Skip to main content

Guacamelee! review

guacamelee review cover art
“Drinkbox’s third game is a gorgeous bruiser built on old ideas, but stacked with originality.”
  • Excellent platforming
  • Responsive Controls
  • Tons of old school gaming Easter Eggs
  • Challenge varies from easy to insane
  • The music is often repetitive
  • Occasional glitches force restarts

When it comes to evolving as an artist or artistic unit, the maxim that the third time is the charm is often spot on. In very general terms, the first offering is the breakthrough, while the second sees the artist learn and grow.  The third, however, is when the individuality of the artist or group takes over and classics are made.

Radiohead went from scrappy, traditional Brit Pop rockers on debut Pablo Honey to one of the world’s most creatively potent bands on their third record OK Computer. Quentin Tarantino broke out with his first script, Reservoir Dogs, wrote the memorable True Romance, and then defined a generation of cinema with Pulp Fiction. Like Tarantino and Radiohead, artists with clear influences that color their work, Guacamelee! sees Drinkbox transcend the classics that defined their style to make something that’s wholly their own. It is an artful, confident game as beautiful and fun as it is demanding.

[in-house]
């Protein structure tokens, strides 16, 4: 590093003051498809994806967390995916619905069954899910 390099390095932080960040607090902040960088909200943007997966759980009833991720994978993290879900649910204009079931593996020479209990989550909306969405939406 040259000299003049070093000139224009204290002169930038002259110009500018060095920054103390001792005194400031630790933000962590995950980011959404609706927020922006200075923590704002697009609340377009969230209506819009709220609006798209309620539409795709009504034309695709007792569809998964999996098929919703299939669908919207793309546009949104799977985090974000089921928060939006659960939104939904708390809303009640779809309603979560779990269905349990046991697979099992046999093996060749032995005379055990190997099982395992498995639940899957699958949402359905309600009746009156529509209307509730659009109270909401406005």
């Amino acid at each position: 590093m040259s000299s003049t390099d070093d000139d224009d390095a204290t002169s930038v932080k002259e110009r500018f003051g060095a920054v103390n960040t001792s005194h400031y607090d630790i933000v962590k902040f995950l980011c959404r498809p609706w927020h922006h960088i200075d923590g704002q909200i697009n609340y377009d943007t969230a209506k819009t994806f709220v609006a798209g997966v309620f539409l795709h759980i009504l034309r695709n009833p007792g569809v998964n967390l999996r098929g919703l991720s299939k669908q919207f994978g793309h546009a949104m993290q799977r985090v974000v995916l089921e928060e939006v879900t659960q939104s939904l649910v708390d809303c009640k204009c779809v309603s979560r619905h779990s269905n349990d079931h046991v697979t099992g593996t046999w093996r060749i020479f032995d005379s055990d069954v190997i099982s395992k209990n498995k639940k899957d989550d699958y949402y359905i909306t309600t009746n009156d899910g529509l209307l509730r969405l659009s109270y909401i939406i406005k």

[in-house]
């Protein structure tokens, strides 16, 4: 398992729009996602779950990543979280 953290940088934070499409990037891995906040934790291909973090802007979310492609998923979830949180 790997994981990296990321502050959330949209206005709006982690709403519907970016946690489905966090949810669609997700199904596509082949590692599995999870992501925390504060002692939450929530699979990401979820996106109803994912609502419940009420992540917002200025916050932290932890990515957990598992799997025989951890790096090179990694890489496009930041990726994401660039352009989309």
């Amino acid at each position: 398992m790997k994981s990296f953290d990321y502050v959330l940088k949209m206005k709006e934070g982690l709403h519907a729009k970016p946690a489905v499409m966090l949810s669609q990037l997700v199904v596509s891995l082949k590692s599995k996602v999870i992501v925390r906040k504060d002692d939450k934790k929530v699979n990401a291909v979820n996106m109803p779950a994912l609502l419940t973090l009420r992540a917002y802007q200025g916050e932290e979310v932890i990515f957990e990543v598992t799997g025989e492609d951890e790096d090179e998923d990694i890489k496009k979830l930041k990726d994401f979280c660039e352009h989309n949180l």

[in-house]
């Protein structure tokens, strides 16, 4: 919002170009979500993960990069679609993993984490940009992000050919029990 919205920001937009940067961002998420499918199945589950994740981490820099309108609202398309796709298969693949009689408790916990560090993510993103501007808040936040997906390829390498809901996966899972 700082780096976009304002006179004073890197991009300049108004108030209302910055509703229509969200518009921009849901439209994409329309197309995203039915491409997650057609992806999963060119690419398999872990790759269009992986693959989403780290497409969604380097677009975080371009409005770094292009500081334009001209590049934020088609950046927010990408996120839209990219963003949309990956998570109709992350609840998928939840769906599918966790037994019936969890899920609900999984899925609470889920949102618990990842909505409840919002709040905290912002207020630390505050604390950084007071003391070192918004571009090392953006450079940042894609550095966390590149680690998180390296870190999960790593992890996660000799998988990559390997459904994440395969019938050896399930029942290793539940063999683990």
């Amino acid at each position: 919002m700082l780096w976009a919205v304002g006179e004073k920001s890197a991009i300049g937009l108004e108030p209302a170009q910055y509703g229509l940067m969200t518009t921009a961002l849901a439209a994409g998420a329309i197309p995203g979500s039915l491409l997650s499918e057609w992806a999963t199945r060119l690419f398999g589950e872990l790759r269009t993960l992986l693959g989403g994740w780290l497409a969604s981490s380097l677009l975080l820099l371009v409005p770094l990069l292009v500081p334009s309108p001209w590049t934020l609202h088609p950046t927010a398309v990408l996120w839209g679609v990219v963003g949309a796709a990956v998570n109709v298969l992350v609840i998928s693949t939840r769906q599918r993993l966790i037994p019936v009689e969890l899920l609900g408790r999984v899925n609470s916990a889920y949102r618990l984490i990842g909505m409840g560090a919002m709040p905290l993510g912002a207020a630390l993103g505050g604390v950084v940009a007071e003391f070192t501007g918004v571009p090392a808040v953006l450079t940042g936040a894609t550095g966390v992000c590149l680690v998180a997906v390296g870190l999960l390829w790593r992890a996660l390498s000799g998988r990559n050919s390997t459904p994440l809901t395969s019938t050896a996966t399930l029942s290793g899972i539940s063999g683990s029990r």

Once Upon A Time In Mexico

The world-eating alien monsters of Drinkbox’s previous games, About A Blob and Mutant Blobs Attack are gone here, replaced by Juan the Agave farmer. Juan’s childhood sweetheart has been kidnapped by the nefarious skeleton bad ass Calaca,  foiling her plans to reconnect with Juan, and it all goes down right before the Dia de Los Muertos festival to boot. Juan dies trying to save his lady friend, but is resurrected thanks to the power of a magic luchador wrestling mask.

Image used with permission by copyright holder

From there, it’s a race across the game’s fantasy version of Mexico as you try to stop Calaca from turning your woman into a skeleton bride and, in the process, merging the lands of the living and the dead. Doing so is a tricky business, though. In his pursuit of Calaca’s minions including the cat warrior Jaguar Javier, Juan regularly runs into obstacles that block his way and he has to find a new skill in order to proceed.

In one of the game’s many explicit callbacks to Metroid, Juan stumbles upon giant statues of birds – Choozo statues, rather than Chozo as in Nintendo’s old series – that give him new wrestling moves like a fiery uppercut or a head butt. These moves help in fights and opening stone doors throughout the world. Later moves, however, alter Juan’s ability to traverse the world, letting him double jump, climb walls, and even launch himself through the air.

It’s a tricky business, rolling out these sorts of abilities in the game. Do it too quickly and the information overload can be overwhelming, making it difficult to learn how to control the game. Do it too slowly, and the game can lose its sense of direction. Drinkbox absolutely nails the pace of Guacamelee!, the progress of what you can do as Juan perfectly syncs with his journey across the countryside. Where so many games just have the trappings this feels like an adventure whether you’re scaling the inside of a giant tree, learning how to transform into a chicken, or getting help from Calaca’s scorned ex to transition between the worlds of living and dead.

The Luchador Way